The General Assembly will convene Monday, Nov. 1 to consider redistricting legislation that will define Delaware’s House and Senate districts for the next decade.
Both the House and Senate have released their final proposed maps ahead of the special session.
What is redistricting?
Every 10 years, states must redraw their legislative districts based on the most recent federal Census data. This process, known as redistricting, requires the General Assembly to follow a very specific, very technical set of guidelines.
There are numerous criteria each district must meet, including containing a relatively similar population size and meeting guidelines concerning contiguity, compactness, communities of interest and observing natural or political boundaries, all while maintaining majority-minority districts.
This year’s mapmaking process was largely in the hands of Democrats, although changes were made to the final proposals with the input of Republicans. Now, Republicans in both chambers are indicating they plan to support the redistricting legislation.
The process was delayed due to the U.S. Census Bureau’s late reporting of population data to the states. Final population data was received from the Census Bureau in late September, while it is typically released in the spring.
What to expect
Assuming the redistricting bill passes in both the House and Senate, it will go before Democratic Gov. John Carney for his signature.
The new legislative districts will take effect for the 2022 general election. Candidates in that election must reside in the new districts, and immediately following the November 8, 2022 election, legislators will begin representing constituents within the new district lines.
The Senate will convene at 12 p.m. Monday and the House will convene at 2 p.m.
What not to expect
Earlier this month, Reps. Madinah Wilson-Anton, D-Newark, and Mike Smith, R-Pike Creek, introduced a resolution asking Gov. John Carney to remove Auditor Kathy McGuiness from office pending a vote of the General Assembly.
McGuiness was indicted on a slew of corruption charges in early October. She maintains her innocence and has said through her attorney that she has no plans of stepping down. Democratic leaders in both chambers have been wary of discussing potential impeachment proceedings.
Accompanying the resolution was a joint letter asking the House and Senate Democratic leadership to hold a vote on the measure during the Nov. 1 redistricting special session.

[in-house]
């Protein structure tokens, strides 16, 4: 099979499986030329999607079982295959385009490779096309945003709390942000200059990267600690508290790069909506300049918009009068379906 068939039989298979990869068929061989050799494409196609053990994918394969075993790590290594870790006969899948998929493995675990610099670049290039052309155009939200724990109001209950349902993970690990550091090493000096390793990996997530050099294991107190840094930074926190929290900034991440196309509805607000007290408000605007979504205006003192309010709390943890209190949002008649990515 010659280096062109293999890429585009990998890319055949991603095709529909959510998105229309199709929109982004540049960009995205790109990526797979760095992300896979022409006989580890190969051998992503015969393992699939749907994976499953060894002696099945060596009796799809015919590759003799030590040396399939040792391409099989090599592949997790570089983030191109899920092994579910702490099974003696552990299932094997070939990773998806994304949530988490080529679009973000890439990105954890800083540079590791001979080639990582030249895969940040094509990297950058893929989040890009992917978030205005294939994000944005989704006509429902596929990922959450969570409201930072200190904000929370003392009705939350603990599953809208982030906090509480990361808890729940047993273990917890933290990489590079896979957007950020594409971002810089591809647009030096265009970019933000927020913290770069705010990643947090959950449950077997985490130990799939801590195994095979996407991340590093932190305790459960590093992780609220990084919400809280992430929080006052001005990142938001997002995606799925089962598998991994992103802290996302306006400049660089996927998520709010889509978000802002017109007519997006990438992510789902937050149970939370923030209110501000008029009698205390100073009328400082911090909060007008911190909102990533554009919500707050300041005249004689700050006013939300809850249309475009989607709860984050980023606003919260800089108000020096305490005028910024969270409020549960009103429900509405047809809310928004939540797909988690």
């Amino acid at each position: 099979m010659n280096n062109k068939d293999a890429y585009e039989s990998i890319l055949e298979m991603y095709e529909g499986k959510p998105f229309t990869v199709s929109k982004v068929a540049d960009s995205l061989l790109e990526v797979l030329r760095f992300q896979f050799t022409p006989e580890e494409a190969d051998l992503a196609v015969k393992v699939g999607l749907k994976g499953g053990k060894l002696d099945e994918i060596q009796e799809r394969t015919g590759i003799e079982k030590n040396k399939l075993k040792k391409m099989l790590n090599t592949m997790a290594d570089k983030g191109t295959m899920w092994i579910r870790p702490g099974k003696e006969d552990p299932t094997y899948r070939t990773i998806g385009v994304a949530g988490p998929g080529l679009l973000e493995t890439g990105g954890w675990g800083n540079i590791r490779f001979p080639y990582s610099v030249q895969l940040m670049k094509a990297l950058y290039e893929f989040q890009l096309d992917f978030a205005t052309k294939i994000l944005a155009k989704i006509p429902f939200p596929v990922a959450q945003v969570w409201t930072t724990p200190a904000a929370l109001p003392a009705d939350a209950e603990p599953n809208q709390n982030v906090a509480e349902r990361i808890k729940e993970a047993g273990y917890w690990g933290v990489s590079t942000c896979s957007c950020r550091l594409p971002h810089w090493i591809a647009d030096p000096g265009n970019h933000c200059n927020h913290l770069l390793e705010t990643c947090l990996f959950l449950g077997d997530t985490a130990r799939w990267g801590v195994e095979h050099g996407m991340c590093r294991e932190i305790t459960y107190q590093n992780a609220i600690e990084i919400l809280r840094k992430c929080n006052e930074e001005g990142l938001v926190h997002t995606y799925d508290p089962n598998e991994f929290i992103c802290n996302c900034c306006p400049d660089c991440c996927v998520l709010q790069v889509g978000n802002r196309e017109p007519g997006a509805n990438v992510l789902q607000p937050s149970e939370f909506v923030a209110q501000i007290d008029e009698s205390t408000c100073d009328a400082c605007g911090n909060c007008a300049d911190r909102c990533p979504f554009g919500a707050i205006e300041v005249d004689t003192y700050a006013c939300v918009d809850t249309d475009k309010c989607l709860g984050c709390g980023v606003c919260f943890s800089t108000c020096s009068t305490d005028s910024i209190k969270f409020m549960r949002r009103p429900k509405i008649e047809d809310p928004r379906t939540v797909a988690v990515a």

Article III §13 of the Delaware Constitution allows the governor to remove any officer, except the lieutenant governor and members of the General Assembly, for “any reasonable cause” and upon a two-thirds vote of both the House and the Senate.
The same passage requires, however, that the individual subject to removal from office must receive notice, along with the alleged cause for removal, at least 10 days before the day of the General Assembly’s vote.
While the joint letter and resolution were announced on Oct. 22 — exactly 10 days before the Nov. 1 special session — the resolution does not appear to have been officially filed and it’s unclear what constitutes “notice.”
Drew Volturo, a spokesman for the House Democratic Caucus, said that the relevant section of the Delaware Constitution has never been used before so there’s no precedent to follow.
“House attorneys are researching the issue to determine what the proper and constitutionally valid process is,” Volturo said. “However, initial legal analysis indicates that the email circulated last week, which included a draft resolution, may not constitute proper notice as required by the Constitution.”
He said that at a minimum, the 10-day notice required in Section 13 would begin after a resolution has been filed.
“The House is not in session and, as of now, no resolution has been filed,” Volturo said. “The attorneys’ research on this is continuing.”
Democratic leadership have provided no indication that the resolution will be heard on Nov. 1.
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